What Singaporean Laws Allow Licensed Money lenders to Run Their Business?

Photo by Swapnil Bapat on Unsplash
3 years ago

For many, when they hear about a licensed money lender in Singapore, they think of people who charge outrageously high interest rates and prey on the weak and needy.

But in reality, licensed money lenders were never meant to be sharks or wolves preying on Singaporeans.

The laws that govern them are supposed to be there for a good reason. As outlined in Licensing of Moneylending Businesses Act, Singapore, the objective behind licensing is to set up specific criteria which must be met before someone can get a license to carry out a money lending business.

According to the Act, this includes prohibiting moneylenders from charging “excessive interest” to ensure that licensed moneylenders do not engage in excessive interest rates.

How Do Money Lending Laws Work?

1. The Moneylending Act and Licensed Moneylenders

The Act sets up criteria for licensing, which include:

a) The minimum amount of capital must be deposited with the Registry of Moneylenders as security against loans (currently, it is $30,000 as set by the Registry).

b) An applicant is required to show a certain level of ‘financial standing.’ It includes his track record in business, ability to repay debts, past involvement in money lending activities, etc.

c) A clear criminal background check before license approval.

d) An ongoing requirement for all licensed moneylenders to have their records available at the Registry for inspection.

e) Other ongoing requirements, including proper account keeping procedures, maintenance of lists of borrowers, etc.

2. The Moneylenders Rules

The Act also sets up the “Moneylenders Rules,” which outline more requirements for money lending. Some rules apply specifically to licensed moneylenders, such as:

a) Licensed moneylenders must not charge interest exceeding $21/day per $100 loaned (Note: $ = SGD). It is usually referred to as the Maximum Interest Rate.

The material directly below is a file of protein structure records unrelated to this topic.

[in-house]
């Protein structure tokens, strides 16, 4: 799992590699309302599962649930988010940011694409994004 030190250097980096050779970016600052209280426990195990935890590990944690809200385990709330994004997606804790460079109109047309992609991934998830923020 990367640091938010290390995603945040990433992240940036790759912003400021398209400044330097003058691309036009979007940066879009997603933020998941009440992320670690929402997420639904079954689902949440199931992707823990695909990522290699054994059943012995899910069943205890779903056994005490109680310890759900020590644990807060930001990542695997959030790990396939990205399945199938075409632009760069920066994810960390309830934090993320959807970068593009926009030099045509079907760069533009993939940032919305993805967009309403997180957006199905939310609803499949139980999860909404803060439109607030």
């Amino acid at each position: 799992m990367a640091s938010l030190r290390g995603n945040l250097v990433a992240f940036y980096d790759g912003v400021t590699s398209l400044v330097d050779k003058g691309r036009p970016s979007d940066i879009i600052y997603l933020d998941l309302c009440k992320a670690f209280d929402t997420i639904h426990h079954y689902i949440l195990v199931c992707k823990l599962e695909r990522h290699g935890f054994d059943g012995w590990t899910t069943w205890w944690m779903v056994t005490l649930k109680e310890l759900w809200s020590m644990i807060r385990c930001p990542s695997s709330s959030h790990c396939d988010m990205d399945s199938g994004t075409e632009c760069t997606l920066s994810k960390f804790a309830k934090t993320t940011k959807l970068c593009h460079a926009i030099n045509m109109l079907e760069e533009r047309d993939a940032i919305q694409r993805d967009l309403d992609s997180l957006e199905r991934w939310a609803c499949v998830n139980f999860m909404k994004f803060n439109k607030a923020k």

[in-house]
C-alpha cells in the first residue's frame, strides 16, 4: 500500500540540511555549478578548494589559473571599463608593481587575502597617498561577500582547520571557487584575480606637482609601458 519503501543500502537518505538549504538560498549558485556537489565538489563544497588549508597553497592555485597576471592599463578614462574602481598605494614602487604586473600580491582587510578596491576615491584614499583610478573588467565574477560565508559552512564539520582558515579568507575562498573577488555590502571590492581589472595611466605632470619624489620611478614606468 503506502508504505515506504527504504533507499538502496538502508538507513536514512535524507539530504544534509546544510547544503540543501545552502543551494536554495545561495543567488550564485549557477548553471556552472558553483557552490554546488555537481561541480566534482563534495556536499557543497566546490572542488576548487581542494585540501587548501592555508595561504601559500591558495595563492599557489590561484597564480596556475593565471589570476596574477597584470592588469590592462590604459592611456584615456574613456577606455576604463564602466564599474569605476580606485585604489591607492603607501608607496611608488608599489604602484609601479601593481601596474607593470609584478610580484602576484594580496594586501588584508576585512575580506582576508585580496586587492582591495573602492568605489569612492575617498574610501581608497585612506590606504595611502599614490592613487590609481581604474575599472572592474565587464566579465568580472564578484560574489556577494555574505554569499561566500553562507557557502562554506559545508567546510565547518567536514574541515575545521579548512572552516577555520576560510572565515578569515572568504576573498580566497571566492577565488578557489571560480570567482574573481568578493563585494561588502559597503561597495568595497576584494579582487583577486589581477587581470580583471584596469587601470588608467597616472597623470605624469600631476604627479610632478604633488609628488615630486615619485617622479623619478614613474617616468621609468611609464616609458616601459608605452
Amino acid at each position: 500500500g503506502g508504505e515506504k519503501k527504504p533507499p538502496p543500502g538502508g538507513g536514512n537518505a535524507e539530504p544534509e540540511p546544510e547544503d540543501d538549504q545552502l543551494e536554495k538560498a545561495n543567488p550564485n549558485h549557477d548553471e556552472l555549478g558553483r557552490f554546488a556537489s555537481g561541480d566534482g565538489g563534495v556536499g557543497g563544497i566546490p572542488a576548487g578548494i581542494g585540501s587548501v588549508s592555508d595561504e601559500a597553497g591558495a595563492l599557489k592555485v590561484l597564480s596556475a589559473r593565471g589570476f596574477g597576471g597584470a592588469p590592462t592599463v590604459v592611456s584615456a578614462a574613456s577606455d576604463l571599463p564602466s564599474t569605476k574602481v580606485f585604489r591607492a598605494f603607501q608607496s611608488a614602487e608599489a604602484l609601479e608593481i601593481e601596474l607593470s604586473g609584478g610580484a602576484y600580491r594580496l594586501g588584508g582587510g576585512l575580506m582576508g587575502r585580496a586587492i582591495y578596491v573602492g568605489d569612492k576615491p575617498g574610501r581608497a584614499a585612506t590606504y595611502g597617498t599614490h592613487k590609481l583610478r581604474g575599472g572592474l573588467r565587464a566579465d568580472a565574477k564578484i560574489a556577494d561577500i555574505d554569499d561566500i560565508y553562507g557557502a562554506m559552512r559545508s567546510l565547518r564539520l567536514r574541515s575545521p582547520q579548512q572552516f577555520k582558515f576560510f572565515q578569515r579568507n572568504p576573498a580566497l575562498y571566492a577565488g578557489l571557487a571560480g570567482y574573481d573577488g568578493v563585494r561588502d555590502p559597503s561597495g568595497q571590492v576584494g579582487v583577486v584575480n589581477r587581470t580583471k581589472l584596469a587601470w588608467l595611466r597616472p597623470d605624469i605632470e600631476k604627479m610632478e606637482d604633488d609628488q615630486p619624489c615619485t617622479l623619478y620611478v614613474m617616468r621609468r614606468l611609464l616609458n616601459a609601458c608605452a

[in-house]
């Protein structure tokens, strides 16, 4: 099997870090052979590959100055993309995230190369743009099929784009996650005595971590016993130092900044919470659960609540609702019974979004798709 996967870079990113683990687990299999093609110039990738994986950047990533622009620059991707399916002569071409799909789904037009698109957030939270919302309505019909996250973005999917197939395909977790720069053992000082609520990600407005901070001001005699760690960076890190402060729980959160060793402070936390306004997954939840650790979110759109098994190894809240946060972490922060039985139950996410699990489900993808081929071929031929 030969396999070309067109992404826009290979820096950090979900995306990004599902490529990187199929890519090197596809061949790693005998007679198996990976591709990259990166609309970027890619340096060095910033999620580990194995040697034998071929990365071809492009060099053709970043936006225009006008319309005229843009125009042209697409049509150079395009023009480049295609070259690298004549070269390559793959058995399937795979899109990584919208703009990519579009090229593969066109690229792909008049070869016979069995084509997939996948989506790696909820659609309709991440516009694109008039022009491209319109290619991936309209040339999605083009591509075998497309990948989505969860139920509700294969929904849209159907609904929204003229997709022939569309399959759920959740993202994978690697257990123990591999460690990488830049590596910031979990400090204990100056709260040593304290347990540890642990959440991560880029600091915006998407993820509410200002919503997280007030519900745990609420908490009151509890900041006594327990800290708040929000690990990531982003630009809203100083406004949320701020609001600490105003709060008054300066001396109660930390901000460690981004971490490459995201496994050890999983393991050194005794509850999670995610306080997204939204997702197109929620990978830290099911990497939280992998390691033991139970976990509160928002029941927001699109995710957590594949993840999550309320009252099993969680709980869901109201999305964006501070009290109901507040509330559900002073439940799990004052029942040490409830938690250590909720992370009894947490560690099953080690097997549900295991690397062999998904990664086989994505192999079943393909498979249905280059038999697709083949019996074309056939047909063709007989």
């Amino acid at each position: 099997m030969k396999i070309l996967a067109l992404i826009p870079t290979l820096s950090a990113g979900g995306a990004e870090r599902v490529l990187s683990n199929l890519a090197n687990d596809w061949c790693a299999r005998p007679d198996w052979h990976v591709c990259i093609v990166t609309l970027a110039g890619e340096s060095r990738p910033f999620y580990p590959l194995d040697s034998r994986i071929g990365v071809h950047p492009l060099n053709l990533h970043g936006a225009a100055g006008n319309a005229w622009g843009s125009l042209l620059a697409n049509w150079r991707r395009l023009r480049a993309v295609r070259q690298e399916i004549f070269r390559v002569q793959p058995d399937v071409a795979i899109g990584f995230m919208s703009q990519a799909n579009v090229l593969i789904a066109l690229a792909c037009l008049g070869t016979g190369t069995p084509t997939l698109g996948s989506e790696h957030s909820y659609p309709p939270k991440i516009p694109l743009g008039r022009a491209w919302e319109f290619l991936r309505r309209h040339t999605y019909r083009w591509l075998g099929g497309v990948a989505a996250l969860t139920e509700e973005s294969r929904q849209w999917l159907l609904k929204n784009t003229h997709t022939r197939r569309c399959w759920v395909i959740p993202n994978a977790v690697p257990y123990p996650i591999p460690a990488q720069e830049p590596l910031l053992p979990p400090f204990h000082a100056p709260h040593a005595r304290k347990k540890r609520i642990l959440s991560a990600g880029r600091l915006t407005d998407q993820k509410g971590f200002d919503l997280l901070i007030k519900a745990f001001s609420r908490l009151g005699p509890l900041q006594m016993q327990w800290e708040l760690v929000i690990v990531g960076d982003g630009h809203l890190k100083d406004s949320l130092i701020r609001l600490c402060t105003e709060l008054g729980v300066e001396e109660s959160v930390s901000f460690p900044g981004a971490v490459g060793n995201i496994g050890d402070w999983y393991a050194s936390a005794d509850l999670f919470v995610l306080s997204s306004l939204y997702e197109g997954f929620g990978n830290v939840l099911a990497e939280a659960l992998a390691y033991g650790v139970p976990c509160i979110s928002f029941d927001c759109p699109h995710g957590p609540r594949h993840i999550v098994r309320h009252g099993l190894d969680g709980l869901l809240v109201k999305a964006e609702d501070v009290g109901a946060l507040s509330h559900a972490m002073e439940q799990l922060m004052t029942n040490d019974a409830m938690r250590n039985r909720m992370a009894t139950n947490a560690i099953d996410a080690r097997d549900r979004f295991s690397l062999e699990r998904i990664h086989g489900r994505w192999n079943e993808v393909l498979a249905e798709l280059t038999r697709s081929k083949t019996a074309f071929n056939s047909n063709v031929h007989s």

b) Licensed moneylenders can only lend a maximum of 4 times their paid-up capital and unencumbered assets. For example, if you have deposited $30,000 with your licensee, you may take out loans totalling no more than $120,000. If you have deposited an additional $20,000 with your licensee, you may take out loans totalling no more than $80,000.

c) Loans are generally for periods of not more than six months.

d) A licensed money lender Singapore must put up a minimum deposit of 2 per cent interest on any loan amount given to an individual. For example, if you borrow $5,000 from a moneylender, he must pay you at least $5010 when the loan expires. This is usually referred to as the ‘cooling-off period.

A licensed moneylender lends someone $5,000 for six months at 3 per cent per month ($300/month). Since this is over the MIP rate of 21 per cent, the moneylender must pay the borrower at least 2 per cent interest annually. $5010 x 1.02 = $5022 (the minimum amount that must be paid back).

3. Civil and Criminal Penalties for Non-Compliance with Moneylending Laws

If a licensed moneylender does not meet licensing requirements or charges excessive interest rates, he can be fined up to $30,000 or jailed up to 3 years for each offence under the Act.

Licensed moneylenders are also liable on conviction to a fine of up to $10,000 for each count under the Moneylenders Rules. If convicted on more than one count, they can face an additional fine of up to $20,000 for each count. Unlicensed moneylending activities are also an offence under the Act punishable by a fine of up to $50,000 and imprisonment for three years.

What is Excessive Interest?

The amount of interest paid on loans determines whether it is excessive or not. The Registrar of Money Lenders (who administers the Act) will decide what interest rate amounts to “excessive” interest based on prevailing economic conditions.

Currently, a licensed money lender in Singapore can charge an annualized credit fee in line with the MIP (Maximum Interest Rate). As you can see from Rule 1(a), this maximum loan chargeable in one day must not exceed 21 per cent for each $100 loaned.

This is commonly called “21 per cent per month” since it calculates to an annualized rate of 42 per cent.

Therefore, you can still see advertisements for up to 42 per cent interest rates on loans. However, it must be noted that this is not the proper amount of interest charged since it includes other fees such as loan processing fees and late payment fees, which effectively reduces the Total Cost of Borrowing (TCOB); that is, you pay much lower than 42 per cent.

The MIP rate should frequently change to reflect current market conditions according to the Registrar of Moneylenders. Rates may also vary depending on how much a borrower owes or his ability to pay back.

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